Playing
Jincho
From
WAMU

Yvlogo_small A report released last month by the Census Bureau reveals that Hispanics accounted for almost half of the country’s population growth over the last four years. And for the first time, that growth has more to do with children being born here than with new immigrants coming into the country. Youth Voices reporter Josue Melgar is himself a fairly recent arrival from El Salvador. He says the distinction between these first and second generation Latino immigrants is more obvious than people might think.

Immigration Law Affects Oklahoma City Hispanic Community

From Scott Gurian | 04:16

Business owners in OKC's Hispanic neighborhood describe the impact of strict, new measures cracking down on illegal immigration.

02_small For several decades, immigrants from Latin America have been lured to the Oklahoma City area by construction and service industry jobs as well as the cheap cost of living. But recently, things have been a little quieter than they used to be in the Hispanic neighborhood of Capitol Hill. That?s because of House Bill 1804, a new, anti-illegal immigration law that went into effect in Oklahoma last November. It makes it a felony for anyone to transport, conceal or house undocumented immigrants, and people on both sides of the issue have called it one of the strictest measures of its type in the country. The law is still fairly new, so there aren?t yet many hard statistics about its effects. But anecdotal evidence suggests it?s already had an enormous impact. Randy King, the Publisher of the Spanish language newspaper El Nacional (http://www.elnacionalnews.com), gives us a walking tour of Capitol Hill and introduces us to several business owners including Elias Pando of Tortilleria Lupita; Max Gaona, who runs the Mexican sports bar and chicken restaurant Maxpollo and Kay Garner, owner of Budget Foods.

Adel

From Y-Press | Part of the youth and police series | 02:06

A Hispanic Indianapolis teen talks about his views on police and their role in his community.

Playing
Adel
From
Y-Press

Adel_againq_small

Y-Press reporter Katie Bolinger has a candid discussion with Adel Marte, a Hispanic Indianapolis teen, about his feelings on police and their relationship with his community.

What does "Latino" and "Hispanic" really mean?

From Andrew Reissiger | 04:14

There's so much diversity in the Americas. What does the term "Latino" or "Hispanic" really mean?

Streetmusicians_small With so much cultural input in Latin America ... African, Spanish, Amerindian, Portuguese, French, and these days from the United States.....what does it mean to be Latino or Hispanic? Is there really anything in common that all Latinos have? What about the music? What is Latin Music?

The Latino Gap: Not Quite Trilingual

From The National Center for Media Engagement | Part of the American Graduate series | 04:01

California, Arizona, and Massachusetts have all replaced bilingual education with an English immersion model. This was supposed to help close the achievement gap. But by most measures, it hasn't. In the finale of our series, we follow one student through five years of English-only classes and find that she's still struggling to communicate, in any language.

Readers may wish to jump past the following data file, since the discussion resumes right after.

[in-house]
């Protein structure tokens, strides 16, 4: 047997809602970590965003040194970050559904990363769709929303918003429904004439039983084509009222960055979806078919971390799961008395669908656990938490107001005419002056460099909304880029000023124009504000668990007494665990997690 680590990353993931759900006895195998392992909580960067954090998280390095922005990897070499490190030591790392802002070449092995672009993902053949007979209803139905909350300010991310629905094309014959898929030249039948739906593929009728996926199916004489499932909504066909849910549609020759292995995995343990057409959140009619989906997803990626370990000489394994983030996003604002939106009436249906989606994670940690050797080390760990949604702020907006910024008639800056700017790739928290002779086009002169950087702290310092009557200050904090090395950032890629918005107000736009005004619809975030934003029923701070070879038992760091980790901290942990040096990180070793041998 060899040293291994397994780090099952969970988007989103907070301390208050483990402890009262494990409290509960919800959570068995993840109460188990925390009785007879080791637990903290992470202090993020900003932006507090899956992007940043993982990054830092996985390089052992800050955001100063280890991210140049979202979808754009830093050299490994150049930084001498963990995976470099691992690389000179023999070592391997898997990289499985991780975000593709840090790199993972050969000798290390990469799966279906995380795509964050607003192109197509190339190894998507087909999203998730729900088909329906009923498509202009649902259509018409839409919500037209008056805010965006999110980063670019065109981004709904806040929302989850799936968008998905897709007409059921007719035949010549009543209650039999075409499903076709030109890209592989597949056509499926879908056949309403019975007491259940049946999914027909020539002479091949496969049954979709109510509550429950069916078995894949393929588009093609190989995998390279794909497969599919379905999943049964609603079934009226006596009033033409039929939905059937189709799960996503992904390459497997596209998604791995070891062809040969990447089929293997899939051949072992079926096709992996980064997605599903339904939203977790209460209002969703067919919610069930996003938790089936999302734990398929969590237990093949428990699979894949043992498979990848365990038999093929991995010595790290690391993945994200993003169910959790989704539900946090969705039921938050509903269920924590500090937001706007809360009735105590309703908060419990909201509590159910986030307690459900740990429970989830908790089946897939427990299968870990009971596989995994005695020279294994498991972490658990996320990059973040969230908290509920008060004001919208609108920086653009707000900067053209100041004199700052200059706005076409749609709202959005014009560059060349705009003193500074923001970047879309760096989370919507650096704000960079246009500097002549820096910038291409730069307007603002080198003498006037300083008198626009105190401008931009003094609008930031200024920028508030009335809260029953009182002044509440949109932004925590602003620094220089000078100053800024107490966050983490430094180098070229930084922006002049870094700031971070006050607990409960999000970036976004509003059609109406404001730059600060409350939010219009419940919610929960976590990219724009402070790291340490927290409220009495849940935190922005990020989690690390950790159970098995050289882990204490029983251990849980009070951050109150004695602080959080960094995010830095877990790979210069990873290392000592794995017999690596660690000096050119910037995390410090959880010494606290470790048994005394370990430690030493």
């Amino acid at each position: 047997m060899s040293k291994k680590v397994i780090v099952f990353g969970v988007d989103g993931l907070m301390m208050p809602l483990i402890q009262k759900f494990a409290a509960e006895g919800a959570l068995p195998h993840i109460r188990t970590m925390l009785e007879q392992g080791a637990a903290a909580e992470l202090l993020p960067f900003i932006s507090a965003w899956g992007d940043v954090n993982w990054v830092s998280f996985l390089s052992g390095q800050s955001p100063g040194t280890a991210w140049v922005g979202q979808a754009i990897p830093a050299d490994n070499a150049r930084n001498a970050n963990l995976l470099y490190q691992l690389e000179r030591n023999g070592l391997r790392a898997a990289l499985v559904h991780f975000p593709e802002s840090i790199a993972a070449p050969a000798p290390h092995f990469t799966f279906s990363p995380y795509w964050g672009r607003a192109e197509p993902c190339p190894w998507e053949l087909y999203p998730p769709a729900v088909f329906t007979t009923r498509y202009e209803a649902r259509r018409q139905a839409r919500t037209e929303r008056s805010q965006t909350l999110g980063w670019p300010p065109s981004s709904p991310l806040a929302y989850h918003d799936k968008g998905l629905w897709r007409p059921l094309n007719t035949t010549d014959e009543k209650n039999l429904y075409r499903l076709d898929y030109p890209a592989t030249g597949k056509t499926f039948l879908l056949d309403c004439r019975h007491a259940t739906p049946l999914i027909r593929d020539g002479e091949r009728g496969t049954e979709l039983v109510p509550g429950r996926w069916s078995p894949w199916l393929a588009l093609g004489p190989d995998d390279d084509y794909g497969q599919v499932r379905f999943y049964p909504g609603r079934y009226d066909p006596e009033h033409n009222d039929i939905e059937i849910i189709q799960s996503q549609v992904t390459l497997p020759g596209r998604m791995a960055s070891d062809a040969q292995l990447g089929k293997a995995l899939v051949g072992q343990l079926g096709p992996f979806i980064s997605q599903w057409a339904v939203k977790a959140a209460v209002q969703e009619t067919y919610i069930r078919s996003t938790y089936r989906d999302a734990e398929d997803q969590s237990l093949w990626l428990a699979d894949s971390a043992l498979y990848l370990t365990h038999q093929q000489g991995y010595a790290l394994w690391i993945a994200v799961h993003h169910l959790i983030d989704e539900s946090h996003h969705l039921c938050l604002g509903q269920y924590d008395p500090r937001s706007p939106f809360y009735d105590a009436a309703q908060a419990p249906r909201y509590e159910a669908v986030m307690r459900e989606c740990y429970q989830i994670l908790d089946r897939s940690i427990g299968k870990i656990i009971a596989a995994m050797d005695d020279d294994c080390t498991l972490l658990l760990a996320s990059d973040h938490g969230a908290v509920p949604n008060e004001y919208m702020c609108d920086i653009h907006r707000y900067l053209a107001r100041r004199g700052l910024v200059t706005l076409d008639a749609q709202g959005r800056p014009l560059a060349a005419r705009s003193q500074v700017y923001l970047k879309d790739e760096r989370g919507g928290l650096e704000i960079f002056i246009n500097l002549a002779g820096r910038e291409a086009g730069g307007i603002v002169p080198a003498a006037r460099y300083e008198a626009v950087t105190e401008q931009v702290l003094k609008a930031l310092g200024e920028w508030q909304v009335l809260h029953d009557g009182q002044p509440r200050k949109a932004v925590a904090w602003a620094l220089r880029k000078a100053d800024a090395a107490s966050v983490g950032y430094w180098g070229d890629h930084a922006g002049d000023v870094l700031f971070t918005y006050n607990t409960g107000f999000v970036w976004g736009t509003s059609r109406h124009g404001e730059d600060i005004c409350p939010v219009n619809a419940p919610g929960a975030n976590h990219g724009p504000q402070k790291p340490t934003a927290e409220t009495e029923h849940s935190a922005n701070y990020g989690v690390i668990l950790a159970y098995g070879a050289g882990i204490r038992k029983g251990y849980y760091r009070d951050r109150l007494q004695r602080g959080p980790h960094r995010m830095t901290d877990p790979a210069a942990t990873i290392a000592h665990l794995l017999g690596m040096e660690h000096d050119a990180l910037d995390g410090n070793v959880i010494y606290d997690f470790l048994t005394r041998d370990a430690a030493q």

American_graduate_2_a_small California, Arizona, and Massachusetts have all replaced bilingual education with an English immersion model. This was supposed to help close the achievement gap. But by most measures, it hasn't. In the finale of our series, we follow one student through five years of English-only classes and find that she's still struggling to communicate, in any language.

Las Hermanitas Garza

From Stories from Deep in the Heart, a project of Texas Folklife | 03:37

The story of one family and many generations of women in Conjunto music. Produced by Stories Summer Institute youth reporters Arlette Flores, Jennifer Gonzales, Roberto Hernandez, and Steven Ugalde, in conjunction with the Austin Music Map, Localore, and KUT 90.5.

Listening_partyexport The story of one family and many generations of women in Conjunto music. Produced by Stories Summer Institute youth reporters Arlette Flores, Jennifer Gonzales, Roberto Hernandez, and Steven Ugalde, in conjunction with the Austin Music Map, Localore, and KUT 90.5.

2012: End of the World! Cancun, Mexico

From Jake Warga | 04:06

It's the end of the world, according to the Mayan Calendar. A thoughtful and goofy piece exploring Cancun, Mexico.

Warga_cancun_03_small It's the end of the world, according to the Mayan Calendar. A thoughtful and goofy piece exploring Cancun, Mexico.


Interstitials (Under 2:00)

Hispanic Heritage Month (Series)

Produced by Cesar Chavez Foundation

The Cesar Chávez Foundation Celebrates Hispanic Heritage Month

Most recent piece in this series:

Hispanic Heritage Month 2013

From Cesar Chavez Foundation | Part of the Hispanic Heritage Month series | :59

Hispanic_heritage_month_2013_prx_tilte_4_small

María Elena Salinas nació en Los Ángeles, hija de padres inmigrantes mexicanos y es una de las mejor reconocidas periodistas Latinas en Los Estados Unidos.

Ha entrevistado influyentes líderes como los presidentes Fox, Carter, Clinton y Obama, y en mil novecientos noventa y nueve recibió el premio Ammy por noticias y documental. Es confundadora de la Asociación Nacional de Periodistas Hispanos y por medio de “María Elena Salinas Scholarship” apoya a estudiantes Latinos interesados en el periodismo. María Elena Salinas es nuestro orgullo hispano.